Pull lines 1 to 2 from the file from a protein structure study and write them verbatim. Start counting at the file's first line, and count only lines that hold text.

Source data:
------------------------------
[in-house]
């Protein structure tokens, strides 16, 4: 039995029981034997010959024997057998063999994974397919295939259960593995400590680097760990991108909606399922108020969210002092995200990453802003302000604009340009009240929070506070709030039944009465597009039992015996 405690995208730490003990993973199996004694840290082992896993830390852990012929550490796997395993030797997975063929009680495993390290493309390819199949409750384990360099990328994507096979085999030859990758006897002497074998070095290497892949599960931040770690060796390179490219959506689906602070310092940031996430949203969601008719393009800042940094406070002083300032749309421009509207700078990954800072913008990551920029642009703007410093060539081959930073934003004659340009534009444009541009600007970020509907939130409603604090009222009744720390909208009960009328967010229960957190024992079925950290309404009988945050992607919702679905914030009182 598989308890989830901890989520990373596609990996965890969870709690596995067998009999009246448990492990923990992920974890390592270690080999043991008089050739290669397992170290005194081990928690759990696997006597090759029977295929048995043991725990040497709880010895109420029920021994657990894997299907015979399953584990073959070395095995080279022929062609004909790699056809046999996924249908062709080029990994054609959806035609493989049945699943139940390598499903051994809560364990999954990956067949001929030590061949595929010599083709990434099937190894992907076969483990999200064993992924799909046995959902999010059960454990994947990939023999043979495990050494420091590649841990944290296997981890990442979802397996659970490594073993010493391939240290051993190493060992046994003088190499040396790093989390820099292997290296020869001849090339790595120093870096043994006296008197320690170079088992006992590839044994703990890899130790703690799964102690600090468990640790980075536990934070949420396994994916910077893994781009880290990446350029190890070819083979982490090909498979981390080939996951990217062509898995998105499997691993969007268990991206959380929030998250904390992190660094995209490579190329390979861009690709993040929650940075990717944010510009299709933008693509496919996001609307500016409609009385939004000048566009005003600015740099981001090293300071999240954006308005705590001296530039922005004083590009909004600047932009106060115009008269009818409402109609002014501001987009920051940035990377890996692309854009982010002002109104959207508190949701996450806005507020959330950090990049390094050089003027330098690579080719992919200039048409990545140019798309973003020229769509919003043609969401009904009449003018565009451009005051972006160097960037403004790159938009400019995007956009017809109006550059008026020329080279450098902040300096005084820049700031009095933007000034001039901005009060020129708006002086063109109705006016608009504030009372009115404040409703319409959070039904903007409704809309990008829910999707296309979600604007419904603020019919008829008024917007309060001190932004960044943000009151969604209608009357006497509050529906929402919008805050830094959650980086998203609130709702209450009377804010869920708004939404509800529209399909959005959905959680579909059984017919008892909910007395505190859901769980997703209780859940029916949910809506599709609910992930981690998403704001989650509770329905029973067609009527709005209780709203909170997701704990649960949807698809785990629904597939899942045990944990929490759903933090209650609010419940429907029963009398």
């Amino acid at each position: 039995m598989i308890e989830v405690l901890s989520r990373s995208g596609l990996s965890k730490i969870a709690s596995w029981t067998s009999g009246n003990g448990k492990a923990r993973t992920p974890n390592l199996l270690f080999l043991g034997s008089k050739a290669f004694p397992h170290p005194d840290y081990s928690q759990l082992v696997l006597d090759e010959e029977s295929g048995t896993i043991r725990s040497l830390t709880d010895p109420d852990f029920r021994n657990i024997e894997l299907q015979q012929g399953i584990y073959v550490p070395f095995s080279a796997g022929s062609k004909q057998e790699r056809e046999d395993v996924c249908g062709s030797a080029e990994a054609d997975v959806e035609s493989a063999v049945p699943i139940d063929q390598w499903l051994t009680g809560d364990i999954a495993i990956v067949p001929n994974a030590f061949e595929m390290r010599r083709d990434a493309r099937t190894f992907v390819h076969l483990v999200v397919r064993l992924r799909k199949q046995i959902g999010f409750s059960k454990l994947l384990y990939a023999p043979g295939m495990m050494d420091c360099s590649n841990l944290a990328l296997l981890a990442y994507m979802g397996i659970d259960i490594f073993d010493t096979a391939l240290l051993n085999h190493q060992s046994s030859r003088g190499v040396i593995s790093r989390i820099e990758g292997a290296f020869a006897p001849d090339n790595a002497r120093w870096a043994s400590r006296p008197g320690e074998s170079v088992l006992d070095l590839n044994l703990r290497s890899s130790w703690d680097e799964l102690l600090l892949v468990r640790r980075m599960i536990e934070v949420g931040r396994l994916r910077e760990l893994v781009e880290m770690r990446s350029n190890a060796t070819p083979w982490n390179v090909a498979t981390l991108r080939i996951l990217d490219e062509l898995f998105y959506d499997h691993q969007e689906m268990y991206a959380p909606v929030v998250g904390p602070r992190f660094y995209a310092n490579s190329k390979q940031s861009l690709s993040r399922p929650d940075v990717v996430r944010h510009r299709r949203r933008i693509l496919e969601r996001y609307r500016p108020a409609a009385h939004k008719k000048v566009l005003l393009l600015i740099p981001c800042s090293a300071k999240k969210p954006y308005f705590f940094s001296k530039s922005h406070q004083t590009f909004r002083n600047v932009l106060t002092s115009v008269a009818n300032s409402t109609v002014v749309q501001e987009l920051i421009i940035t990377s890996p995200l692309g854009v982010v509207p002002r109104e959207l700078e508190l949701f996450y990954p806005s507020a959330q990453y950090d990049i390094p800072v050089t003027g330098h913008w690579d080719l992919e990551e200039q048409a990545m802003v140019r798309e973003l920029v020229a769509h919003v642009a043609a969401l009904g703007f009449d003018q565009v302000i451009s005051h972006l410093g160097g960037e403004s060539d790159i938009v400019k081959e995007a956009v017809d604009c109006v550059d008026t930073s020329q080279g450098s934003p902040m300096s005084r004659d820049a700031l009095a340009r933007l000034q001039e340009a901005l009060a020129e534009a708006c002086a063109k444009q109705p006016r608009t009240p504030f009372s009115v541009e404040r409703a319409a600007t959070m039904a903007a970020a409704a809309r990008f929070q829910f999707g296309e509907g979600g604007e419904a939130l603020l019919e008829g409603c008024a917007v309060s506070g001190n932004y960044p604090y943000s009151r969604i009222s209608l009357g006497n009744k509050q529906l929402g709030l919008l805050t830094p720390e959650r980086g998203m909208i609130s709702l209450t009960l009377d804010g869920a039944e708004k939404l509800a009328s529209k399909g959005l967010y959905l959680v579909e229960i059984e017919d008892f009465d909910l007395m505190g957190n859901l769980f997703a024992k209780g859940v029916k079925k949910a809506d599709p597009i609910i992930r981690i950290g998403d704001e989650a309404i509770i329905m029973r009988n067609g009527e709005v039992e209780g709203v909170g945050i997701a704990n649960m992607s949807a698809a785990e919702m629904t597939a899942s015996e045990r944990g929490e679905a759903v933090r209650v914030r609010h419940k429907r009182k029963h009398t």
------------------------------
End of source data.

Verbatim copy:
[in-house]
């Protein structure tokens, strides 16, 4: 039995029981034997010959024997057998063999994974397919295939259960593995400590680097760990991108909606399922108020969210002092995200990453802003302000604009340009009240929070506070709030039944009465597009039992015996 405690995208730490003990993973199996004694840290082992896993830390852990012929550490796997395993030797997975063929009680495993390290493309390819199949409750384990360099990328994507096979085999030859990758006897002497074998070095290497892949599960931040770690060796390179490219959506689906602070310092940031996430949203969601008719393009800042940094406070002083300032749309421009509207700078990954800072913008990551920029642009703007410093060539081959930073934003004659340009534009444009541009600007970020509907939130409603604090009222009744720390909208009960009328967010229960957190024992079925950290309404009988945050992607919702679905914030009182 598989308890989830901890989520990373596609990996965890969870709690596995067998009999009246448990492990923990992920974890390592270690080999043991008089050739290669397992170290005194081990928690759990696997006597090759029977295929048995043991725990040497709880010895109420029920021994657990894997299907015979399953584990073959070395095995080279022929062609004909790699056809046999996924249908062709080029990994054609959806035609493989049945699943139940390598499903051994809560364990999954990956067949001929030590061949595929010599083709990434099937190894992907076969483990999200064993992924799909046995959902999010059960454990994947990939023999043979495990050494420091590649841990944290296997981890990442979802397996659970490594073993010493391939240290051993190493060992046994003088190499040396790093989390820099292997290296020869001849090339790595120093870096043994006296008197320690170079088992006992590839044994703990890899130790703690799964102690600090468990640790980075536990934070949420396994994916910077893994781009880290990446350029190890070819083979982490090909498979981390080939996951990217062509898995998105499997691993969007268990991206959380929030998250904390992190660094995209490579190329390979861009690709993040929650940075990717944010510009299709933008693509496919996001609307500016409609009385939004000048566009005003600015740099981001090293300071999240954006308005705590001296530039922005004083590009909004600047932009106060115009008269009818409402109609002014501001987009920051940035990377890996692309854009982010002002109104959207508190949701996450806005507020959330950090990049390094050089003027330098690579080719992919200039048409990545140019798309973003020229769509919003043609969401009904009449003018565009451009005051972006160097960037403004790159938009400019995007956009017809109006550059008026020329080279450098902040300096005084820049700031009095933007000034001039901005009060020129708006002086063109109705006016608009504030009372009115404040409703319409959070039904903007409704809309990008829910999707296309979600604007419904603020019919008829008024917007309060001190932004960044943000009151969604209608009357006497509050529906929402919008805050830094959650980086998203609130709702209450009377804010869920708004939404509800529209399909959005959905959680579909059984017919008892909910007395505190859901769980997703209780859940029916949910809506599709609910992930981690998403704001989650509770329905029973067609009527709005209780709203909170997701704990649960949807698809785990629904597939899942045990944990929490759903933090209650609010419940429907029963009398």